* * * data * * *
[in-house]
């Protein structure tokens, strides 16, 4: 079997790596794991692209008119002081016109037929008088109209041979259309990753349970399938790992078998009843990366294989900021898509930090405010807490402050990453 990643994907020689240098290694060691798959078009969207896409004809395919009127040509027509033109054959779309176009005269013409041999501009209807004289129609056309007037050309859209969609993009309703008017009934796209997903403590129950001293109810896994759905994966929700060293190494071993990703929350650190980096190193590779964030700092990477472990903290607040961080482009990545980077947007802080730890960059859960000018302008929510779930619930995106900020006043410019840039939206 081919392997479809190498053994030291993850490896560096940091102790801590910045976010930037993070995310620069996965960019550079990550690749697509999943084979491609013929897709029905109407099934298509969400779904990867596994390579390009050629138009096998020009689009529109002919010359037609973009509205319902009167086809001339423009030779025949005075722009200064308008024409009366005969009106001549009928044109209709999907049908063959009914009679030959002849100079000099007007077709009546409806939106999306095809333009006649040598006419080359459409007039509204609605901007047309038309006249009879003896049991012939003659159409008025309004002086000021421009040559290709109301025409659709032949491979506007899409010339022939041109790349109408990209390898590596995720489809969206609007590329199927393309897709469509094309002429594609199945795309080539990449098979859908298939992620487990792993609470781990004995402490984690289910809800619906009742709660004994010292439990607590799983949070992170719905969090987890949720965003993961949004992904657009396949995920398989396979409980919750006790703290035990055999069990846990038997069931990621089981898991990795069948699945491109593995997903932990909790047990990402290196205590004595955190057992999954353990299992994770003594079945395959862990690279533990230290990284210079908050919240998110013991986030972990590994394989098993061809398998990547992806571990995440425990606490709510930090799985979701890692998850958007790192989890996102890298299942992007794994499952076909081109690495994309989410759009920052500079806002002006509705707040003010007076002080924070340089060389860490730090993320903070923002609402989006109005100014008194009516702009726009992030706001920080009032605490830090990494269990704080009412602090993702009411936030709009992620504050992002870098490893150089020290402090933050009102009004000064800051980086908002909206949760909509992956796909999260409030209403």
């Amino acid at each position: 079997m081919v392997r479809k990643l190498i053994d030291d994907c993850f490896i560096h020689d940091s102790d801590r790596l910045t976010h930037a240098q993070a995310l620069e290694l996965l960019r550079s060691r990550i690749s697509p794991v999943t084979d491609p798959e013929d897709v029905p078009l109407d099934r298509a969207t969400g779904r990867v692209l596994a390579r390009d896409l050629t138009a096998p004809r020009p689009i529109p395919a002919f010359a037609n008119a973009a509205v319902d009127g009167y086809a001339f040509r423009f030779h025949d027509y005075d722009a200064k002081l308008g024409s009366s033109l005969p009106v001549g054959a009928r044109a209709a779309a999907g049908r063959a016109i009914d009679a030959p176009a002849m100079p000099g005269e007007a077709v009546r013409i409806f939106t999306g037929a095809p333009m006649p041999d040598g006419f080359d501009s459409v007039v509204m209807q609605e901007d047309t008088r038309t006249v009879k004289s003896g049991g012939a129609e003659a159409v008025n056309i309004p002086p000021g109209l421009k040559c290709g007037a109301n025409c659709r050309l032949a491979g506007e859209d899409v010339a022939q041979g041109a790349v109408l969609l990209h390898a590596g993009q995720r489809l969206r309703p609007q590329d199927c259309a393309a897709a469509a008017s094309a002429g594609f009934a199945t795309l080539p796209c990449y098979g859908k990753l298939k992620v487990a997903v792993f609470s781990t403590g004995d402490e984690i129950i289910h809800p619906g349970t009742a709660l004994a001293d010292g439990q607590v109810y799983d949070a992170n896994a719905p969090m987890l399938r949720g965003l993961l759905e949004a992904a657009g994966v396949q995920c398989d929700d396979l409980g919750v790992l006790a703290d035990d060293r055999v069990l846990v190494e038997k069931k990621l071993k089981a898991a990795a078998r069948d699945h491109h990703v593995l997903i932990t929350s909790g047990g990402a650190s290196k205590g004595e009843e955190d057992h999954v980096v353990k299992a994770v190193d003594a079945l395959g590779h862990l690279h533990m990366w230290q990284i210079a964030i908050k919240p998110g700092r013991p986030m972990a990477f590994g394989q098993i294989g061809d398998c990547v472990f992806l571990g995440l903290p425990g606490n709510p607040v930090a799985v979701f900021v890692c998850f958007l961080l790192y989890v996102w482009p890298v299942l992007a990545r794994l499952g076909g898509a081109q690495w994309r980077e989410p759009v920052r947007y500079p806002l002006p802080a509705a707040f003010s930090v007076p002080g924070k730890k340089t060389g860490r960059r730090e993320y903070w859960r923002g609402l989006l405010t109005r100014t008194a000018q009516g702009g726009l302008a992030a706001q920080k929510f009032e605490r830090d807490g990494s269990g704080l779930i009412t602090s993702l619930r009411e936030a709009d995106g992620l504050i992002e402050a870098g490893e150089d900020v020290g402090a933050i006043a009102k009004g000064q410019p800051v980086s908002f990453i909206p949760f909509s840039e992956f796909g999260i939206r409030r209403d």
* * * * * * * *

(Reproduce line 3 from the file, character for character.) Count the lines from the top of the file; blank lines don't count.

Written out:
């Amino acid at each position: 079997m081919v392997r479809k990643l190498i053994d030291d994907c993850f490896i560096h020689d940091s102790d801590r790596l910045t976010h930037a240098q993070a995310l620069e290694l996965l960019r550079s060691r990550i690749s697509p794991v999943t084979d491609p798959e013929d897709v029905p078009l109407d099934r298509a969207t969400g779904r990867v692209l596994a390579r390009d896409l050629t138009a096998p004809r020009p689009i529109p395919a002919f010359a037609n008119a973009a509205v319902d009127g009167y086809a001339f040509r423009f030779h025949d027509y005075d722009a200064k002081l308008g024409s009366s033109l005969p009106v001549g054959a009928r044109a209709a779309a999907g049908r063959a016109i009914d009679a030959p176009a002849m100079p000099g005269e007007a077709v009546r013409i409806f939106t999306g037929a095809p333009m006649p041999d040598g006419f080359d501009s459409v007039v509204m209807q609605e901007d047309t008088r038309t006249v009879k004289s003896g049991g012939a129609e003659a159409v008025n056309i309004p002086p000021g109209l421009k040559c290709g007037a109301n025409c659709r050309l032949a491979g506007e859209d899409v010339a022939q041979g041109a790349v109408l969609l990209h390898a590596g993009q995720r489809l969206r309703p609007q590329d199927c259309a393309a897709a469509a008017s094309a002429g594609f009934a199945t795309l080539p796209c990449y098979g859908k990753l298939k992620v487990a997903v792993f609470s781990t403590g004995d402490e984690i129950i289910h809800p619906g349970t009742a709660l004994a001293d010292g439990q607590v109810y799983d949070a992170n896994a719905p969090m987890l399938r949720g965003l993961l759905e949004a992904a657009g994966v396949q995920c398989d929700d396979l409980g919750v790992l006790a703290d035990d060293r055999v069990l846990v190494e038997k069931k990621l071993k089981a898991a990795a078998r069948d699945h491109h990703v593995l997903i932990t929350s909790g047990g990402a650190s290196k205590g004595e009843e955190d057992h999954v980096v353990k299992a994770v190193d003594a079945l395959g590779h862990l690279h533990m990366w230290q990284i210079a964030i908050k919240p998110g700092r013991p986030m972990a990477f590994g394989q098993i294989g061809d398998c990547v472990f992806l571990g995440l903290p425990g606490n709510p607040v930090a799985v979701f900021v890692c998850f958007l961080l790192y989890v996102w482009p890298v299942l992007a990545r794994l499952g076909g898509a081109q690495w994309r980077e989410p759009v920052r947007y500079p806002l002006p802080a509705a707040f003010s930090v007076p002080g924070k730890k340089t060389g860490r960059r730090e993320y903070w859960r923002g609402l989006l405010t109005r100014t008194a000018q009516g702009g726009l302008a992030a706001q920080k929510f009032e605490r830090d807490g990494s269990g704080l779930i009412t602090s993702l619930r009411e936030a709009d995106g992620l504050i992002e402050a870098g490893e150089d900020v020290g402090a933050i006043a009102k009004g000064q410019p800051v980086s908002f990453i909206p949760f909509s840039e992956f796909g999260i939206r409030r209403d």